5 Tips for Writing about Your Travels

A few easy tips to bring out the best in your writing.

By Mathew S. Chan
April 13, 2015


Stories and tales can be found everywhere and anywhere. Some of the greatest stories you can tell are about your travels: the places you’ve been to, the things you’ve done, and the people you were with. If you are looking for nice ways to write them down, be it for your journal or your blog, here are 5 simple tips to remember.

1.    Pick an angle.
There are countless articles and blogs about Boracay or Palawan. The key is trying to find a new angle on how to present these places to your readers. Also remember that the places aren’t the story; they are just the destinations. This tip also works for the planning stages of your trip. Now you can add unique things to do and places to visit to your itinerary, which will help you make good writing.

2.    Let others speak.
Writers tend to stick to their perspectives and opinions when writing about the places they have visited. A fresh take on it would be getting quotes from locals and perhaps fellow travelers as well. It gives more credibility to your writing if you can get quotes so that your readers don’t have to solely rely on your take on the story. It also helps to paint a clearer and more accurate picture of the place.

3.    Keep your adjectives to a minimum.
Adjectives are definitely important when it comes to describing something, especially places you have been to, but sometimes less is more. Stick to reality rather than overselling the place. If the destination is truly amazing, your pictures and the research your readers will do after reading your piece will be enough. If you can’t avoid flowery words, try to stick with more specific words and things you want to describe instead of being vague. For example, if you want to talk about Boracay, talk about the beach and the waters in detail as opposed to just Boracay as a whole.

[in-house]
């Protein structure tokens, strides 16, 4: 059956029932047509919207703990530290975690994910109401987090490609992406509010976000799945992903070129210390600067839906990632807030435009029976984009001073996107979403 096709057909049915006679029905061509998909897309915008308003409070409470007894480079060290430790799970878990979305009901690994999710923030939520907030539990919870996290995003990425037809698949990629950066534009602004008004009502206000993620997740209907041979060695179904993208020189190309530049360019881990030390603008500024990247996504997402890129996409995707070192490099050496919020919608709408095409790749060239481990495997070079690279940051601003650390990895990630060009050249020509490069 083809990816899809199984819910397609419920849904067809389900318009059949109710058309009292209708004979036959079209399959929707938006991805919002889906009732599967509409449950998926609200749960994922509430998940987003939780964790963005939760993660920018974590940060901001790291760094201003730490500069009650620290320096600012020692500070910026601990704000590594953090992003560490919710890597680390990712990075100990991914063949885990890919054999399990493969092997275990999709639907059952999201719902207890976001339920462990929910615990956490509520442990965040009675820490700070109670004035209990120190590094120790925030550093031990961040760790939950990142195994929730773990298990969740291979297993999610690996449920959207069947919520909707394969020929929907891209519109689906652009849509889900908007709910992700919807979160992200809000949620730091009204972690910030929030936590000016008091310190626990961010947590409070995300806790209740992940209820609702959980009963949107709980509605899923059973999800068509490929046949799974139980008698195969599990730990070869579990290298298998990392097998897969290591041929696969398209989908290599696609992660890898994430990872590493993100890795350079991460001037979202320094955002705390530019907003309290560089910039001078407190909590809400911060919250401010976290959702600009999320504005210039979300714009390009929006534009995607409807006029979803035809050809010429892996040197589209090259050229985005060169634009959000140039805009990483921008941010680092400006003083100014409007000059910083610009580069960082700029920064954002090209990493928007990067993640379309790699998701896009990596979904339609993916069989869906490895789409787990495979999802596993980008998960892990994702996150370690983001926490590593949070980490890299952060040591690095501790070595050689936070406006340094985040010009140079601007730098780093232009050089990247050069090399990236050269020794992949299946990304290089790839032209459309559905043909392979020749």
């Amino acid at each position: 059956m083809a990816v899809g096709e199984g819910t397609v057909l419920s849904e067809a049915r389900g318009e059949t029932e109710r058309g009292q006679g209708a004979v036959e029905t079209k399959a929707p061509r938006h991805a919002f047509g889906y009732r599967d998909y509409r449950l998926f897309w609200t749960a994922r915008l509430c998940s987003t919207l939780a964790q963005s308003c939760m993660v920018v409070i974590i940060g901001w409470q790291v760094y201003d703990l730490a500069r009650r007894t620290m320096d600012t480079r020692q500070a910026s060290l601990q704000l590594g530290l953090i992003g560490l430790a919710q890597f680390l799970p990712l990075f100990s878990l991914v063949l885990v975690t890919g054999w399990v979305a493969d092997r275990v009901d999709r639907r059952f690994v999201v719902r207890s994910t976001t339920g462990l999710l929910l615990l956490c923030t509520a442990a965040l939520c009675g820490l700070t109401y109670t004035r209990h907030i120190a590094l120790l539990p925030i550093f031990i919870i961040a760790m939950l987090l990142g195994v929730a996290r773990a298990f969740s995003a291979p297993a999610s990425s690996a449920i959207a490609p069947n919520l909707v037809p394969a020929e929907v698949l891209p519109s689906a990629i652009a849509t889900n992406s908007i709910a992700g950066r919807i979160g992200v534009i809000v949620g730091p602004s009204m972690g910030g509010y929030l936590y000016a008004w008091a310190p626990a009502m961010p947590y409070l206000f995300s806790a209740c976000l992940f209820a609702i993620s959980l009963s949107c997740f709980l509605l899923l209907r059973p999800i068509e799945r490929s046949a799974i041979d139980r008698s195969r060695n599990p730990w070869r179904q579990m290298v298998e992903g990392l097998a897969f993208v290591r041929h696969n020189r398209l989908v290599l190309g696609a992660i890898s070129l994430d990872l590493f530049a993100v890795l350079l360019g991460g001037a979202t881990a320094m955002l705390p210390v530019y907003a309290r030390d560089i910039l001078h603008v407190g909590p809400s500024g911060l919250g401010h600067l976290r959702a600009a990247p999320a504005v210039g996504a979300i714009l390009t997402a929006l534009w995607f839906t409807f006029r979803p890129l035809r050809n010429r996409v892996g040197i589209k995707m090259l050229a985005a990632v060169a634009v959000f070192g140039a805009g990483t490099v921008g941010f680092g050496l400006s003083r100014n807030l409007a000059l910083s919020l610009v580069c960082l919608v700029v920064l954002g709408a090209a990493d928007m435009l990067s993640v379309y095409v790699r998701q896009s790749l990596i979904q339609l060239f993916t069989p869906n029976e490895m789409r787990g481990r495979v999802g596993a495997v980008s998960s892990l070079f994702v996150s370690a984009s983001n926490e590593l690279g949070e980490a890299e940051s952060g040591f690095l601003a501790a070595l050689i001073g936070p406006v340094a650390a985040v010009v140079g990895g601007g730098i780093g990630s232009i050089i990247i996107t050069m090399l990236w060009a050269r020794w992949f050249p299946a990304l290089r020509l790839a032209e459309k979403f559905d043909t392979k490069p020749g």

4.    Screen the details you want to show.
Not every personal story can or will touch other people in a profound way, so try to focus on selling the place so that the reader can feel what you felt during your trip. Avoid personal mishaps and accidents that you had no direct control over, like the weather, or if they weren’t caused by your trip directly, like how you tripped and broke your leg. Personal nuggets are the meat of a story, but you have to pick those that suit the story you are trying to weave best.

5.    Be truthful and be you.

Since it is your personal experience, avoid changing the way you write. Sometimes if you try to take on a voice that isn’t your own, the piece you are writing won’t end up the way you want it. Keep your writing style, and just polish your words after you’re done. Also draw from personal experience, and don’t use the experiences of others. Even if your readers don’t immediately realize you’re using someone else’s experiences in your retelling, it will show in your writing as you won’t have much to say about something you haven’t experienced yourself.